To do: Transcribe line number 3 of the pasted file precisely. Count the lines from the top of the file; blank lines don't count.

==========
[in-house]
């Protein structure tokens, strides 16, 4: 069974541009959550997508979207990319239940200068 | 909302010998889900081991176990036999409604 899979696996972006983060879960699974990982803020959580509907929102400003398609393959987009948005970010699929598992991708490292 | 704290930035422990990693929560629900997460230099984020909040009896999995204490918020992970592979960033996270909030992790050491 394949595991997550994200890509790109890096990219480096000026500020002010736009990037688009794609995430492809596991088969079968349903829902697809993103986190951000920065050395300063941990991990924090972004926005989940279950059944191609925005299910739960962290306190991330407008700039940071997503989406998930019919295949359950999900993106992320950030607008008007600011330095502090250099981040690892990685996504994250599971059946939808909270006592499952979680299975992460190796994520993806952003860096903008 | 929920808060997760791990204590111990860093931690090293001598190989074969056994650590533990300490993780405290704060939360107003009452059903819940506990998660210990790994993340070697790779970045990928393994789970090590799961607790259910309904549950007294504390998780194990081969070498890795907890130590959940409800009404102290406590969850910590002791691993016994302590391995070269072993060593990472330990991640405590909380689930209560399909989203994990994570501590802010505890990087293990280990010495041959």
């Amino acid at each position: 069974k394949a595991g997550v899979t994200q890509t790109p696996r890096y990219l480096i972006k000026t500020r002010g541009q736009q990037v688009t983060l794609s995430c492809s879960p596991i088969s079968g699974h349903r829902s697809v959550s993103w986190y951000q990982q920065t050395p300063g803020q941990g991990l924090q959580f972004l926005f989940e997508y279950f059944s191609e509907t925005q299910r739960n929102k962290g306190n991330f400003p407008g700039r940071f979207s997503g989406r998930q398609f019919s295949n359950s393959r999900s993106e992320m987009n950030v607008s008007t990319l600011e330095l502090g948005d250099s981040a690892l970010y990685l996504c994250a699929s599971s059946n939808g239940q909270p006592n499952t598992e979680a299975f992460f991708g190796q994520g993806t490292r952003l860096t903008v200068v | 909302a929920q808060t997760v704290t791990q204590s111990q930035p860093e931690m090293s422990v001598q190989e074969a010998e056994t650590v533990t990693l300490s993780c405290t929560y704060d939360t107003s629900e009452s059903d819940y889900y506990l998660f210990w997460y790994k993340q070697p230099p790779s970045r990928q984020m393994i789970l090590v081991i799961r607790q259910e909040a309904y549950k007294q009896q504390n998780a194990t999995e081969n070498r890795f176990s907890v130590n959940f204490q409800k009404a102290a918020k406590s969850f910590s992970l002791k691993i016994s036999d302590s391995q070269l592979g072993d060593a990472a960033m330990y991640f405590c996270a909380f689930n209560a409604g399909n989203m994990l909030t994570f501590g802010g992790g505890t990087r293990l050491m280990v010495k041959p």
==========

């Amino acid at each position: 069974k394949a595991g997550v899979t994200q890509t790109p696996r890096y990219l480096i972006k000026t500020r002010g541009q736009q990037v688009t983060l794609s995430c492809s879960p596991i088969s079968g699974h349903r829902s697809v959550s993103w986190y951000q990982q920065t050395p300063g803020q941990g991990l924090q959580f972004l926005f989940e997508y279950f059944s191609e509907t925005q299910r739960n929102k962290g306190n991330f400003p407008g700039r940071f979207s997503g989406r998930q398609f019919s295949n359950s393959r999900s993106e992320m987009n950030v607008s008007t990319l600011e330095l502090g948005d250099s981040a690892l970010y990685l996504c994250a699929s599971s059946n939808g239940q909270p006592n499952t598992e979680a299975f992460f991708g190796q994520g993806t490292r952003l860096t903008v200068v | 909302a929920q808060t997760v704290t791990q204590s111990q930035p860093e931690m090293s422990v001598q190989e074969a010998e056994t650590v533990t990693l300490s993780c405290t929560y704060d939360t107003s629900e009452s059903d819940y889900y506990l998660f210990w997460y790994k993340q070697p230099p790779s970045r990928q984020m393994i789970l090590v081991i799961r607790q259910e909040a309904y549950k007294q009896q504390n998780a194990t999995e081969n070498r890795f176990s907890v130590n959940f204490q409800k009404a102290a918020k406590s969850f910590s992970l002791k691993i016994s036999d302590s391995q070269l592979g072993d060593a990472a960033m330990y991640f405590c996270a909380f689930n209560a409604g399909n989203m994990l909030t994570f501590g802010g992790g505890t990087r293990l050491m280990v010495k041959p």